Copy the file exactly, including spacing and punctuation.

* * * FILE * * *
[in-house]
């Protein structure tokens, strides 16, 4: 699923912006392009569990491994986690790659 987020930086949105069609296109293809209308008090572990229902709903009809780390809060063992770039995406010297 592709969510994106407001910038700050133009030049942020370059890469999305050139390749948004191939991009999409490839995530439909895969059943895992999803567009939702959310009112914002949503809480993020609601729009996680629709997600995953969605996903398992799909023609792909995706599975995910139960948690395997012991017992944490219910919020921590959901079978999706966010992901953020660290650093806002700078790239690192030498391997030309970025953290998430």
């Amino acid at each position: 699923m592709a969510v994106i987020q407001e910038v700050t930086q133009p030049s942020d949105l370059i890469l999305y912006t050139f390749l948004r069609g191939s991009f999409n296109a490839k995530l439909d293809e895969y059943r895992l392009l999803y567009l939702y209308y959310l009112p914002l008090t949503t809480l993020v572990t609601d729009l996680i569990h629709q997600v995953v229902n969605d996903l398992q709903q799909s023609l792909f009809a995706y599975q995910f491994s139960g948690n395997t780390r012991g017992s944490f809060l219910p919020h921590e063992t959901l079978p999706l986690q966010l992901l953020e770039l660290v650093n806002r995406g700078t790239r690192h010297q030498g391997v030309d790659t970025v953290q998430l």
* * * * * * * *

[in-house]
């Protein structure tokens, strides 16, 4: 699923912006392009569990491994986690790659 987020930086949105069609296109293809209308008090572990229902709903009809780390809060063992770039995406010297 592709969510994106407001910038700050133009030049942020370059890469999305050139390749948004191939991009999409490839995530439909895969059943895992999803567009939702959310009112914002949503809480993020609601729009996680629709997600995953969605996903398992799909023609792909995706599975995910139960948690395997012991017992944490219910919020921590959901079978999706966010992901953020660290650093806002700078790239690192030498391997030309970025953290998430």
């Amino acid at each position: 699923m592709a969510v994106i987020q407001e910038v700050t930086q133009p030049s942020d949105l370059i890469l999305y912006t050139f390749l948004r069609g191939s991009f999409n296109a490839k995530l439909d293809e895969y059943r895992l392009l999803y567009l939702y209308y959310l009112p914002l008090t949503t809480l993020v572990t609601d729009l996680i569990h629709q997600v995953v229902n969605d996903l398992q709903q799909s023609l792909f009809a995706y599975q995910f491994s139960g948690n395997t780390r012991g017992s944490f809060l219910p919020h921590e063992t959901l079978p999706l986690q966010l992901l953020e770039l660290v650093n806002r995406g700078t790239r690192h010297q030498g391997v030309d790659t970025v953290q998430l």